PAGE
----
- Depending on the date of entry to the United States: all persons who entered after November 1, 2020, are a priority for deportation, so persons who entered before that date are technically not a priority for deportation.
There are certain crimes that are not considered serious, which may not take away your opportunity to apply for prosecutorial discretion, such as non-licensing cases and some minor traffic infractions. However, if you have a DUI (driving under the influence), domestic violence or any violent crime, or if you have been selling drugs or involved in a drug-related crime (unless it is less than an ounce of marijuana), this may be reason enough for your petition to be denied.
In short, the same infractions that would prejudice you in any immigration case would affect you if you apply for prosecutorial discretion.
Some of the factors immigration agencies will consider in granting prosecutorial discretion include:
- How long you have been in the United States
- Your immigration history
- The way you enter
- Your legal status
- Your work history
- If you have done any studies in the United States
- If you have been the victim of a crime or are a witness to a crime
- If you are a plaintiff in a civil or criminal case
- If you qualify for immigration relief
- If you have done good things in your community
- Humanitarian factors
- If you are ill or someone in your family is ill
- Your age
- If you are pregnant
- If you have to care for someone who is ill here in the U.S.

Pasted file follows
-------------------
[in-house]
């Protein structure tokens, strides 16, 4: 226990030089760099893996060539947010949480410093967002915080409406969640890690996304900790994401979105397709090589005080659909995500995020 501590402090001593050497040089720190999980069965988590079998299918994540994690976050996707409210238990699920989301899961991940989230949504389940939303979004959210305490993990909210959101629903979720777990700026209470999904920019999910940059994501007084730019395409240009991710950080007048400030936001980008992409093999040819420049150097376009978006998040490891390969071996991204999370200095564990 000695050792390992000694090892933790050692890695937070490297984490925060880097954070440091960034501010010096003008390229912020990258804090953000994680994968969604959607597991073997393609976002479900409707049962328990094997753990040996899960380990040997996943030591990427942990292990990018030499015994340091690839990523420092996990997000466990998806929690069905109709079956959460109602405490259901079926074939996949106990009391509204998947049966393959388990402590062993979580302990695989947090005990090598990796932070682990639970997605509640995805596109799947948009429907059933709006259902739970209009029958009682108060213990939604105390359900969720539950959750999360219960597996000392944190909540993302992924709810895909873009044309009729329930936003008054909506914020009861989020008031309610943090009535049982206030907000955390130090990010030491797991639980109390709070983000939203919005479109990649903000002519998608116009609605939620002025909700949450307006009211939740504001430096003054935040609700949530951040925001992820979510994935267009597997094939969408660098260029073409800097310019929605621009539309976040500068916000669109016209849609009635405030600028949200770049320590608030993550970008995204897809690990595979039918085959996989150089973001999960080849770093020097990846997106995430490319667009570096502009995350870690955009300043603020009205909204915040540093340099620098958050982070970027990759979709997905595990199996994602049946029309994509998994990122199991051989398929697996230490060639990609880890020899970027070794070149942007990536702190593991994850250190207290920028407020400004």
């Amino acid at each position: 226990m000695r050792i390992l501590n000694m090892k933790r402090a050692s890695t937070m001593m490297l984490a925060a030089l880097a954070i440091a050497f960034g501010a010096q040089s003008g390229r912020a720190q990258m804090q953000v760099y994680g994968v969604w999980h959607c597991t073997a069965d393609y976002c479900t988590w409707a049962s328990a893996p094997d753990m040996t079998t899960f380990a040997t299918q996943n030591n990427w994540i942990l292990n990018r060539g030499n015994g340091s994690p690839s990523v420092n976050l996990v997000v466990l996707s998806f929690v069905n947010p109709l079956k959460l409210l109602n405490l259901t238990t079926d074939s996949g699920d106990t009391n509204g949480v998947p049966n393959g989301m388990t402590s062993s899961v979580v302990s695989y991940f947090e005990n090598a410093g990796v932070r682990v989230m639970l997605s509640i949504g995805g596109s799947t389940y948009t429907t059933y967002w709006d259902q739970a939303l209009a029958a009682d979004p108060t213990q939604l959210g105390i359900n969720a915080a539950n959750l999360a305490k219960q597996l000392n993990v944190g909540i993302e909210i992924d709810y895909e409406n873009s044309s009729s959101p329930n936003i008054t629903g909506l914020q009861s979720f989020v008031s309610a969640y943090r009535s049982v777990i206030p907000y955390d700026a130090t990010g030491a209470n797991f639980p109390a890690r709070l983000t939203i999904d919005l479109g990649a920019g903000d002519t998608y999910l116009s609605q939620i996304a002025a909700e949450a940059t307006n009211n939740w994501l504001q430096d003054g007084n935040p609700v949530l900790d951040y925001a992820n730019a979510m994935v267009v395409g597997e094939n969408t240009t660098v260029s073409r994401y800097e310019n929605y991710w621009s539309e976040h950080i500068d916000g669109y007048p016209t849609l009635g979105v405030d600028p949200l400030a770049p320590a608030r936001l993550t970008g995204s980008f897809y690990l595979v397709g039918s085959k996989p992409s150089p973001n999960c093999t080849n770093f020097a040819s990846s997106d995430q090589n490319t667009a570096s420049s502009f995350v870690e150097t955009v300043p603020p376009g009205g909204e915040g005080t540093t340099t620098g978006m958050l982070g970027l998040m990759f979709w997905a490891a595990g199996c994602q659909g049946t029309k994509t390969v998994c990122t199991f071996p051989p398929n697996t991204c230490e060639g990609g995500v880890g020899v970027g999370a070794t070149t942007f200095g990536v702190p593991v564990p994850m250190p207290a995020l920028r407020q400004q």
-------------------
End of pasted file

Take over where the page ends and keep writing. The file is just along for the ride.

The importance of an immigration attorney during the application process
It is of utmost importance to have the advice of an immigration attorney in case of filing an application for prosecutorial discretion. First, because immigration laws are constantly changing and the attorneys receive timely notifications of adjustments, they will file your application according to the current and updated regulations. Likewise, they will be able to follow up on your case, amend any omissions if deemed necessary, and/or update your information, among others.
Second, because there is a specific way to apply, there are formalities. There are forms that must be completed in order for the U.S. Department of Homeland Security (DHS) or the U.S. Immigration and Customs Enforcement (ICE) to agree to review your case. For example, you cannot apply with a physical form since submitting the application to ICE requires you to have an account in their electronic system. In addition, there is also no form, which makes it even more complicated to determine what information you should submit and what information you should omit, either because it is unnecessary or because it may harm your case.